A decade ago, if you had suggested to bassist Dan Grennes that he would someday be on Broadway, he probably would have scoffed. And yet Broadway is where he performs nowadays, backing up one of the hottest productions on the street.
The Raleigh native, a 1990 Broughton High School graduate, plays bass guitar in the stage band for "American Idiot," the Broadway version of Green Day's 2004 rock opera. It opened last week at New York's St. James Theater to rave reviews, leaving Grennes amused and amazed.
"This just fell in my lap," Grennes admits. "I never thought I'd be here. While I can respect stuff like 'Les Mis,' I never saw myself playing that because I'm definitely more into the rock and pop scene. But the landscape of Broadway is changing. There's a lot of hipper music going on."
Grennes' musical career began in high school, where he played saxophone in the Broughton marching band. He took up bass during sophomore year and progressed enough to get into Boston's prestigious Berklee College of Music.
After graduating from Berklee in 1994, Grennes embarked on a have-bass-will-travel journeyman career. He played in a number of bands and projects, including comedian Mario Cantone's "Laugh Whore" and an off-Broadway comedy stage show, "Toxic Avenger: The Musical."
On the band front, Grennes made some headway with Bomb Squad, which won the Dick Clark-sponsored "Coca-Cola New Music Award" contest in 2003. Of more lasting import was Grennes' time in the Tom Kitt Band, featuring pianist Kitt - better-known nowadays as an acclaimed composer and winner of both a Tony Award and Pulitzer Prize for his score to 2008's "Next to Normal." Kitt is also musical director for "American Idiot."
"I've known Tom for 10 years, long before he was in that scene," Grennes says. "He called me for 'American Idiot' and it's worked out great. We did workshops for it about a year ago and had high hopes, but you never know. It's really come together."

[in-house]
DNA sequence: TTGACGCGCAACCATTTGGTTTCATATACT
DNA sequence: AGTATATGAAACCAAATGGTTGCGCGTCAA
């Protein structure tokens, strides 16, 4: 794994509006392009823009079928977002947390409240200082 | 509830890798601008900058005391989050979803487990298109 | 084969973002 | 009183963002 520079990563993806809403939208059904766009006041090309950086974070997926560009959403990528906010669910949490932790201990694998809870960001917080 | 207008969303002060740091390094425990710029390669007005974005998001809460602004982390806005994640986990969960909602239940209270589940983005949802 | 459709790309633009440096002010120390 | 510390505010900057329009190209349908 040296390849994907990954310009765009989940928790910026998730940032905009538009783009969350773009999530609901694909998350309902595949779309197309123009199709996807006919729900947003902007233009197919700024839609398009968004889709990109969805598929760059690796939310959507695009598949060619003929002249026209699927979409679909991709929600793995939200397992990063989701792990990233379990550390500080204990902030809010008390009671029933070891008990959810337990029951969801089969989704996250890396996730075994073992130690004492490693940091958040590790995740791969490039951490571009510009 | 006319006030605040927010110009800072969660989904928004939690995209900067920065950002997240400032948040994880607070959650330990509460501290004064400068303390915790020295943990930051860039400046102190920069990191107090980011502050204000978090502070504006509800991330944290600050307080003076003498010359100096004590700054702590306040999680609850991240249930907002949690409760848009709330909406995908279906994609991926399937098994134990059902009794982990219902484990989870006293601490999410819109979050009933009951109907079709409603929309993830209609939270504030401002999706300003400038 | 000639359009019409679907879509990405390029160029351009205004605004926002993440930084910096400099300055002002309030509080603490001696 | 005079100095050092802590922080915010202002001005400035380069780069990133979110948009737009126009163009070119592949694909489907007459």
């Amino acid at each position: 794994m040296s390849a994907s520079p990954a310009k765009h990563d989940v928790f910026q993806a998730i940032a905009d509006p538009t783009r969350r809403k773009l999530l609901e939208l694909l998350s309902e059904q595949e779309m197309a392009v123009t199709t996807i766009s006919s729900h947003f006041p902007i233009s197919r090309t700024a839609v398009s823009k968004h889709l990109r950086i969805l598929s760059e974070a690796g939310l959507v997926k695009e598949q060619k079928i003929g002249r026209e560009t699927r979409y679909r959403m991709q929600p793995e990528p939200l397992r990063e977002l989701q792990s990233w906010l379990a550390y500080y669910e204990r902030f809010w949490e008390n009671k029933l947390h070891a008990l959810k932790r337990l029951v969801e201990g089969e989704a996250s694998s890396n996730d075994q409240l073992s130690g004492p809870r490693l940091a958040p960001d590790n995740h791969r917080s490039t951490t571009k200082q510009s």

Indeed it has. "American Idiot" seemed an unlikely candidate for Broadway success, a concept album steeped in adolescent angst and uncertainty - not to mention unease over the Iraq War (it was released in September 2004, not long before George W. Bush was elected to a second term).
But the high-concept punk-pop in "American Idiot" is aging well, and the album was successful enough to inspire a theatrical version. Grennes says that Green Day's members took a hands-on role in bringing it to the stage.
"They were around a lot in previews," he says. "[Bassist] Mike Dirnt and I spent some time passing a bass back and forth, where he'd show me some things about how he played different songs. All those guys were really cool, very humble. They definitely haven't been casualties of fame. They're not living the Sex Pistols lifestyle."
After a preview run in Green Day's home turf of Berkeley, Calif., "American Idiot" opened on Broadway on April 20 and drew kudos in all the right places. That means The New York Times liked it, with reviewer Charles Isherwood busting out descriptors including "thrillingly raucous," "gorgeously wrought" and "as invigorating and ultimately as moving as anything I've seen on Broadway this season."
A New York Times review that positive almost guarantees success. And for any working musician, a long-term and well-paying steady gig is Valhalla indeed.
"It looks like we might be around for a good long run," Grennes says. "I'm in it indefinitely, as long as the show runs. I'm about to close on a house, so it would help out a lot if it lasted.
"I've got my own band on the side, too, Uncle Pumpkin - that's my creative outlet between the stuff that makes money. When I have some time, I'd like to take my band on a little tour down there. Maybe after 'American Idiot' closes in a few years."